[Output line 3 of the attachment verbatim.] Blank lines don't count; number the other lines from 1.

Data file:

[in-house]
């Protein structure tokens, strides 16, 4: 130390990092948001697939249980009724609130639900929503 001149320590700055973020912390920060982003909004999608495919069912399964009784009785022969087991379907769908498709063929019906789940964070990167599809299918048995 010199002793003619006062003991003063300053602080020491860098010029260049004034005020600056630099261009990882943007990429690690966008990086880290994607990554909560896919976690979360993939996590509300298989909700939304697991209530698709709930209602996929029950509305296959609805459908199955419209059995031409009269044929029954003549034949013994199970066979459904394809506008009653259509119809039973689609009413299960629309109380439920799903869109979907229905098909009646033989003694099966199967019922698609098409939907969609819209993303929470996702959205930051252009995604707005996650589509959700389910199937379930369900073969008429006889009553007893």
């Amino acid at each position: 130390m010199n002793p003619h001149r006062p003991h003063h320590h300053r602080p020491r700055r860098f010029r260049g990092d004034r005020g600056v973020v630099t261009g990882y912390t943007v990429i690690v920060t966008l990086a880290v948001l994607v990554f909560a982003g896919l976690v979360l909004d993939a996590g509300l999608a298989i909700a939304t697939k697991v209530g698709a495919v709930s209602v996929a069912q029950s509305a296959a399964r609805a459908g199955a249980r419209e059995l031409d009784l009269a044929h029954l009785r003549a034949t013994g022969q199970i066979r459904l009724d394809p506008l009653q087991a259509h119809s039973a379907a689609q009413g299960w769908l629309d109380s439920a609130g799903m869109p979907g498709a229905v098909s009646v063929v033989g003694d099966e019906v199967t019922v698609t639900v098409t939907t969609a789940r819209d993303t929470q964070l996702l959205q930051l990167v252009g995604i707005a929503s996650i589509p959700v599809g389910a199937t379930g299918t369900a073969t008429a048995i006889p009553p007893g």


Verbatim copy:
């Amino acid at each position: 130390m010199n002793p003619h001149r006062p003991h003063h320590h300053r602080p020491r700055r860098f010029r260049g990092d004034r005020g600056v973020v630099t261009g990882y912390t943007v990429i690690v920060t966008l990086a880290v948001l994607v990554f909560a982003g896919l976690v979360l909004d993939a996590g509300l999608a298989i909700a939304t697939k697991v209530g698709a495919v709930s209602v996929a069912q029950s509305a296959a399964r609805a459908g199955a249980r419209e059995l031409d009784l009269a044929h029954l009785r003549a034949t013994g022969q199970i066979r459904l009724d394809p506008l009653q087991a259509h119809s039973a379907a689609q009413g299960w769908l629309d109380s439920a609130g799903m869109p979907g498709a229905v098909s009646v063929v033989g003694d099966e019906v199967t019922v698609t639900v098409t939907t969609a789940r819209d993303t929470q964070l996702l959205q930051l990167v252009g995604i707005a929503s996650i589509p959700v599809g389910a199937t379930g299918t369900a073969t008429a048995i006889p009553p007893g």